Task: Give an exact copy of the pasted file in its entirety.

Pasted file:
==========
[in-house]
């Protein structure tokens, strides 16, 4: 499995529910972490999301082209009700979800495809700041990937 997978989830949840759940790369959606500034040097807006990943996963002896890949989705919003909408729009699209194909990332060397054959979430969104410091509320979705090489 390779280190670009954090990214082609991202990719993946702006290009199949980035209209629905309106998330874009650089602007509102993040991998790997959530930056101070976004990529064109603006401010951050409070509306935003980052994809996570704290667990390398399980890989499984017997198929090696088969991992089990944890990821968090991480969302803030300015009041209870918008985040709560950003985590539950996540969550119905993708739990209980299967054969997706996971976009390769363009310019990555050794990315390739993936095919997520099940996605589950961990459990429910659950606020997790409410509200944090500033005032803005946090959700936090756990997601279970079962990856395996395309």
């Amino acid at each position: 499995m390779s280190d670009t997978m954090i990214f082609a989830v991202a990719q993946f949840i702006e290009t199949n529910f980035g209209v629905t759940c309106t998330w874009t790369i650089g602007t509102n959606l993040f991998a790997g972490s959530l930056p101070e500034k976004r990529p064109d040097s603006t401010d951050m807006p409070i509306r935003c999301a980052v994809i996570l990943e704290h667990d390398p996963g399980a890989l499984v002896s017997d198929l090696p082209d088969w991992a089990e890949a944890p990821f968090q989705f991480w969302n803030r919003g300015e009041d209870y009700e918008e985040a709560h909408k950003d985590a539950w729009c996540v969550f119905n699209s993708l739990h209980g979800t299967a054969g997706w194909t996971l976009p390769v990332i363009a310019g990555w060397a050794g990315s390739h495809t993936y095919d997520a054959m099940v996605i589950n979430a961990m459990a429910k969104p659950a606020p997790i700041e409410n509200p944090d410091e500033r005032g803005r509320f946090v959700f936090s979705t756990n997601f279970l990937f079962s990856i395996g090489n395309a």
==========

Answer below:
[in-house]
């Protein structure tokens, strides 16, 4: 499995529910972490999301082209009700979800495809700041990937 997978989830949840759940790369959606500034040097807006990943996963002896890949989705919003909408729009699209194909990332060397054959979430969104410091509320979705090489 390779280190670009954090990214082609991202990719993946702006290009199949980035209209629905309106998330874009650089602007509102993040991998790997959530930056101070976004990529064109603006401010951050409070509306935003980052994809996570704290667990390398399980890989499984017997198929090696088969991992089990944890990821968090991480969302803030300015009041209870918008985040709560950003985590539950996540969550119905993708739990209980299967054969997706996971976009390769363009310019990555050794990315390739993936095919997520099940996605589950961990459990429910659950606020997790409410509200944090500033005032803005946090959700936090756990997601279970079962990856395996395309």
């Amino acid at each position: 499995m390779s280190d670009t997978m954090i990214f082609a989830v991202a990719q993946f949840i702006e290009t199949n529910f980035g209209v629905t759940c309106t998330w874009t790369i650089g602007t509102n959606l993040f991998a790997g972490s959530l930056p101070e500034k976004r990529p064109d040097s603006t401010d951050m807006p409070i509306r935003c999301a980052v994809i996570l990943e704290h667990d390398p996963g399980a890989l499984v002896s017997d198929l090696p082209d088969w991992a089990e890949a944890p990821f968090q989705f991480w969302n803030r919003g300015e009041d209870y009700e918008e985040a709560h909408k950003d985590a539950w729009c996540v969550f119905n699209s993708l739990h209980g979800t299967a054969g997706w194909t996971l976009p390769v990332i363009a310019g990555w060397a050794g990315s390739h495809t993936y095919d997520a054959m099940v996605i589950n979430a961990m459990a429910k969104p659950a606020p997790i700041e409410n509200p944090d410091e500033r005032g803005r509320f946090v959700f936090s979705t756990n997601f279970l990937f079962s990856i395996g090489n395309a």